Spratly islands map showing occupied features marked with the flags of countries occupying them. Source: Wikipedia Commons

The recent improvement of relations among parties in the South China Sea dispute and the restoration of more friendly and open dialogue at the highest level of government can help avoid misunderstanding on the intention of future actions. It is in the interest of all parties to maintain this positive momentum and continue creating favorable conditions where maritime issues can be dealt with peacefully. Mutual trust, stability, and development remain shared aspirations of all countries in the region.

The Philippine Department of Foreign Affairs stated that any activity in Pag-Asa Island is in fulfillment of the “Constitutional mandate of the government to improve the safety, welfare, livelihood, and personal security of Filipinos in the Palawan Municipality of Kalayaan.” Aside from the improvement and repair of the runway, Defense Secretary Delfin Lorenzana explained that other construction activities planned by the government include barracks for the soldiers deployed at Pag-Asa Island, desalination facilities, sewage disposal system, conventional and renewable power generators, lighthouses, and shelters for fishermen. Improving the transportation and communications system in the Island would allow the government to deliver goods and services more efficiently while building facilities would promote self-sufficiency. These small and necessary improvements are all for civilian and peaceful purposes aimed at providing basic social services, raising the standard of living, and improving the quality of life of Filipino citizens at Pag-Asa Island. It intends neither to provoke conflict nor to diminish the security of the nationals of other claimants stationed in nearby features.

Also, the rehabilitation of Pag-Asa Island will not cause an adverse impact on the marine environment, as it will not involve dredging or reclamation activities. The government will only be building additional structures on top of the preexisting natural feature; it will not create an entirely new land where there used to be none. This move remains consistent with the Philippines’ advocacy to protect the marine environment and preserve its use for future generations.

Residents of Pag-Asa Island have long endured their current living conditions consequential of being in an island remote from the Philippine mainland and situated in the middle of the disputed South China Sea. Given the political will of the government and cooperative atmosphere in the region, the Philippine government can finally execute the mandated and necessary development that its people in Pag-Asa Island deserve. It is a demonstration of the government’s resolve that Pag-Asa Island is a Philippine territory – isolated, but not forgotten.

**The use of “Island” in this commentary is with reference to the official name of Pag-Asa Island, and not to its legal maritime entitlements under the United Nations Convention on the Law of the Sea .

About the author:
*Mary Fides A. Quintos
is a Senior Foreign Affairs Research Specialist with the Center for International Relations and Strategic Studies of the Foreign Service Institute. Ms. Quintos can be reached at [email protected] The views expressed in this publication are of the authors alone and do not reflect the official position of the Foreign Service Institute, the Department of Foreign Affairs and the Government of the Philippines.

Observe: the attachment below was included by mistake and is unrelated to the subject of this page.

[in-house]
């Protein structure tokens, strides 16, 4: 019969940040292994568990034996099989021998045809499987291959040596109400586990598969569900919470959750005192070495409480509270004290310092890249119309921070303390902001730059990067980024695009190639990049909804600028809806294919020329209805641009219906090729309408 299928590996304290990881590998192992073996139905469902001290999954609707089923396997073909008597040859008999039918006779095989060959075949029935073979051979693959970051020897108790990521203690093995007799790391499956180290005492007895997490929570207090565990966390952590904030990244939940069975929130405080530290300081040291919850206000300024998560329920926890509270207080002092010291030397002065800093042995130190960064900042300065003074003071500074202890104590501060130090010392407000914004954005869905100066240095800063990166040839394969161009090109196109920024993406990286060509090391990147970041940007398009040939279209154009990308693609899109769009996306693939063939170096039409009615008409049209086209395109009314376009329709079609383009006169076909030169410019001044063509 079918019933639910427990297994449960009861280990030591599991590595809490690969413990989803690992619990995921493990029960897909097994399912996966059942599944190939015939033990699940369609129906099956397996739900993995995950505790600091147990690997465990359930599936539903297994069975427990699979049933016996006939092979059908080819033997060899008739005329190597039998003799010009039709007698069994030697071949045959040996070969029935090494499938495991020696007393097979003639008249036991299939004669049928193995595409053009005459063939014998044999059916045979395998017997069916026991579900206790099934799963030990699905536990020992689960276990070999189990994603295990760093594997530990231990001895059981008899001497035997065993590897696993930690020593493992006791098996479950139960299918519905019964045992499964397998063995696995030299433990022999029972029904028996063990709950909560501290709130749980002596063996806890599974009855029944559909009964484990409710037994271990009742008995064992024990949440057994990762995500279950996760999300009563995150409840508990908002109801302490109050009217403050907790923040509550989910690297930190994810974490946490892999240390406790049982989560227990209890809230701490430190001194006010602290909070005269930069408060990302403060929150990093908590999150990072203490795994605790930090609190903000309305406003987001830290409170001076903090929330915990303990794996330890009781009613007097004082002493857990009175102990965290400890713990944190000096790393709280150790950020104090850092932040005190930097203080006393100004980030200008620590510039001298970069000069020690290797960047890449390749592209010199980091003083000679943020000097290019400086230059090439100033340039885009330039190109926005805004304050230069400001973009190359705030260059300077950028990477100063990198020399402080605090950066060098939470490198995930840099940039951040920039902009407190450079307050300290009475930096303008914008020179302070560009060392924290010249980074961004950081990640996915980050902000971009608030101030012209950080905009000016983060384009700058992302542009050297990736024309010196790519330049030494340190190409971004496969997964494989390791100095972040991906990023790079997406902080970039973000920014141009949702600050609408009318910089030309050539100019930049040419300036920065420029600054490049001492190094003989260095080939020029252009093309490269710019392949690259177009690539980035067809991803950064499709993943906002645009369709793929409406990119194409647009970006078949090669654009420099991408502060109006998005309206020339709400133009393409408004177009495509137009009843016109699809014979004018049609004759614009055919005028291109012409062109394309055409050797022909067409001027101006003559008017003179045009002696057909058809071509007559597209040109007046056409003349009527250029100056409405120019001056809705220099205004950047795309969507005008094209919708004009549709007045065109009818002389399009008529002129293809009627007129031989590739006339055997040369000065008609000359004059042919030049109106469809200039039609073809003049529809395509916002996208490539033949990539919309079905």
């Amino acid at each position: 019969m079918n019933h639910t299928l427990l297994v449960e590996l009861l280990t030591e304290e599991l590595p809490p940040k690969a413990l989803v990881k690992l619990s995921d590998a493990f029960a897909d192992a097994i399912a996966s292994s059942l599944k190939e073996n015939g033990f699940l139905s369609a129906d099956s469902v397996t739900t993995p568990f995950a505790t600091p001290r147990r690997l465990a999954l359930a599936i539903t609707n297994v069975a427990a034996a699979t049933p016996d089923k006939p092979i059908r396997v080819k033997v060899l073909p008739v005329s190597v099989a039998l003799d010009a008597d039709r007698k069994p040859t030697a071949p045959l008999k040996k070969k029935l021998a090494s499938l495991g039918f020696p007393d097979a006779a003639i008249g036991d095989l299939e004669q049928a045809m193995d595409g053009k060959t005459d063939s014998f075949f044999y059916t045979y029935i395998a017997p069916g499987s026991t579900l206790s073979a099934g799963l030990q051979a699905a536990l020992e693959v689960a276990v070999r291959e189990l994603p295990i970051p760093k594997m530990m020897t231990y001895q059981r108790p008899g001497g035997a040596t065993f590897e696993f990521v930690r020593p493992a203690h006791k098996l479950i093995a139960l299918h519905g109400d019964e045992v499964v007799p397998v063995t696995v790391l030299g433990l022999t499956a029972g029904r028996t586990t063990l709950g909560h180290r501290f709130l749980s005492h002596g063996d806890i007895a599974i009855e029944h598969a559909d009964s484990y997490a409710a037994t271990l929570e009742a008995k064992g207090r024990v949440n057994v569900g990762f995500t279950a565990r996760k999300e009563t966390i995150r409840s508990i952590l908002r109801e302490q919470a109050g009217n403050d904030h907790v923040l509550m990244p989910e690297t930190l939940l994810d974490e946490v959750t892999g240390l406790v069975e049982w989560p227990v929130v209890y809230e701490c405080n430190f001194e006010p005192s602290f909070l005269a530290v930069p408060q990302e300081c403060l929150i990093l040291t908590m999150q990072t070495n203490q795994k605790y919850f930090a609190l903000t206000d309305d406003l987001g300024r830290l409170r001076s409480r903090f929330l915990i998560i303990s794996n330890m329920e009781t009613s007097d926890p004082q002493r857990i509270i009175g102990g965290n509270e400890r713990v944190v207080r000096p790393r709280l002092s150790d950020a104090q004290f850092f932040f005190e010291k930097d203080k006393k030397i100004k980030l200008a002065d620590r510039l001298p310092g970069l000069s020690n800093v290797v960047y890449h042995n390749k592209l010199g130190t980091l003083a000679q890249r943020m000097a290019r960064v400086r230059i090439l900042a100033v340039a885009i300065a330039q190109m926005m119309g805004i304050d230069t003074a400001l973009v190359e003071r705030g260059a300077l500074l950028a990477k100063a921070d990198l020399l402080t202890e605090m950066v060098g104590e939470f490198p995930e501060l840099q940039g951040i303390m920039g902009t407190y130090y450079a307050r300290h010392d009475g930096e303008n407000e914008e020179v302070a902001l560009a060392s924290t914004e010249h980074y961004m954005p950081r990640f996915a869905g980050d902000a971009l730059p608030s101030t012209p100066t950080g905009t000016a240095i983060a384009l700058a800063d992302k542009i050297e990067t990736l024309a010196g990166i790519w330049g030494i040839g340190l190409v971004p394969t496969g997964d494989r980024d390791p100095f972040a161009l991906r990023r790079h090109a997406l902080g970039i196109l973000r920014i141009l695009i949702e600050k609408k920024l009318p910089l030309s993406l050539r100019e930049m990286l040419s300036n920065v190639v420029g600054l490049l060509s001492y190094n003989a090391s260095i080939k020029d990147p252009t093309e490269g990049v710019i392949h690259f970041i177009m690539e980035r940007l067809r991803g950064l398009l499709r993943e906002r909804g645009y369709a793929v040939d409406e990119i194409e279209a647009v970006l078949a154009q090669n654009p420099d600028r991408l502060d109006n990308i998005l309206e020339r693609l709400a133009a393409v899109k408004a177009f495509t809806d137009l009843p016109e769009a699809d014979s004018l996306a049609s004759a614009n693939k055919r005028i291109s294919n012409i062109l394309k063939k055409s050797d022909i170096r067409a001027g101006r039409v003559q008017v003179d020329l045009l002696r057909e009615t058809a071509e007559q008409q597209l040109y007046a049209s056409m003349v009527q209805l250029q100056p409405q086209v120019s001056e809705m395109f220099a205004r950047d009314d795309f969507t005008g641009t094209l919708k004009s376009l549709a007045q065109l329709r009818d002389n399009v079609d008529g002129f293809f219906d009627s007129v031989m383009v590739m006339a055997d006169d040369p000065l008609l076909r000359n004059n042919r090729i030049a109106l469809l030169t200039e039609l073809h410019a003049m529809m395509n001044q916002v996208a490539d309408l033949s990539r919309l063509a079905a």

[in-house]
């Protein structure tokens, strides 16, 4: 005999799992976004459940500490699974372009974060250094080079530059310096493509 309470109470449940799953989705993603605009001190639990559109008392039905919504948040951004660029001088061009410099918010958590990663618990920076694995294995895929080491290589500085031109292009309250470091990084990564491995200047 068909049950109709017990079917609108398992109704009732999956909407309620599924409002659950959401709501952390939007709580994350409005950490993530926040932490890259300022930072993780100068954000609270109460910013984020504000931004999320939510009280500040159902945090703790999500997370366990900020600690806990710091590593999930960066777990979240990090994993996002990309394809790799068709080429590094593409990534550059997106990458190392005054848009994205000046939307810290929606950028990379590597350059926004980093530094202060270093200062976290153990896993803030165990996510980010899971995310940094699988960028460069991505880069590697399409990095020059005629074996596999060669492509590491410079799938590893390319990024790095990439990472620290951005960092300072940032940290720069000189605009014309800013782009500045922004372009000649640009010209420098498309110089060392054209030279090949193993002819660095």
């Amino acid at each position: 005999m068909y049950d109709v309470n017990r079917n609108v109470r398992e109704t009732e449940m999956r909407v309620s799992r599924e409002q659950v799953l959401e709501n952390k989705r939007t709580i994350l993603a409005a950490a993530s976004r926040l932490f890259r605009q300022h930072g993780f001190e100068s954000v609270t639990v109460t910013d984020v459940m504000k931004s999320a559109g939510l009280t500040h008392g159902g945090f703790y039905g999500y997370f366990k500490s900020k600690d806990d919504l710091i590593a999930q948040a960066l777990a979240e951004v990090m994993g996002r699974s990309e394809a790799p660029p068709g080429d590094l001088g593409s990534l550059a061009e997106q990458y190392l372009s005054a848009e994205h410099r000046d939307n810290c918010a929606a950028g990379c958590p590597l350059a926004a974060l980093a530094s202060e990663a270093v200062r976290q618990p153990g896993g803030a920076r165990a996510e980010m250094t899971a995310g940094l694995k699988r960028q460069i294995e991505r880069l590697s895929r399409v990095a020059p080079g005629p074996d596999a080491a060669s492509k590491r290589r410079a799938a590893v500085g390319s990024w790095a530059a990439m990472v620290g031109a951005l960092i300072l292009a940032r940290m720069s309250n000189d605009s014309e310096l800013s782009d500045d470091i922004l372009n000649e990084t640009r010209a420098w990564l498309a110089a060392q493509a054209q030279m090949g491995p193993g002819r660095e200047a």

Source:
This article was published by FSI. CIRSS Commentaries is a regular short publication of the Center for International Relations and Strategic Studies (CIRSS) of the Foreign Service Institute (FSI) focusing on the latest regional and global developments and issues.


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FSI

FSI

CIRSS Commentaries is a regular short publication by the research specialists from the Center for International Relations and Strategic Studies (CIRSS) of the Foreign Service Institute (FSI). It serves as a timely response and brief analysis of latest regional and global developments and issues that impact Philippine foreign policy. The CIRSS Commentaries also aims to contribute to a wider and deeper discussion of issues as they affect the Philippines and the region. The Foreign Service Institute (FSI) was established by Presidential Decree Number 1060 on 9 December 1976 as the career development arm of the Department of Foreign Affairs (DFA). It was also tasked to provide training to personnel of the DFA and other government agencies assigned to Philippine foreign service posts. Since 1987, the FSI has been mandated to provide research assistance to the DFA and to participate in the Department’s planning review process. The Center for International Relations and Strategic Studies (CIRSS) of the Foreign Service Institute (FSI) undertakes studies in support of the formulation, review, and dissemination of Philippine foreign policy. It also organizes conferences, roundtable discussions (RTD), lectures, and forums as channels for interaction, cooperation, and integration of the efforts of local and foreign experts from government, private and academic sectors on foreign policy issues and their domestic implications.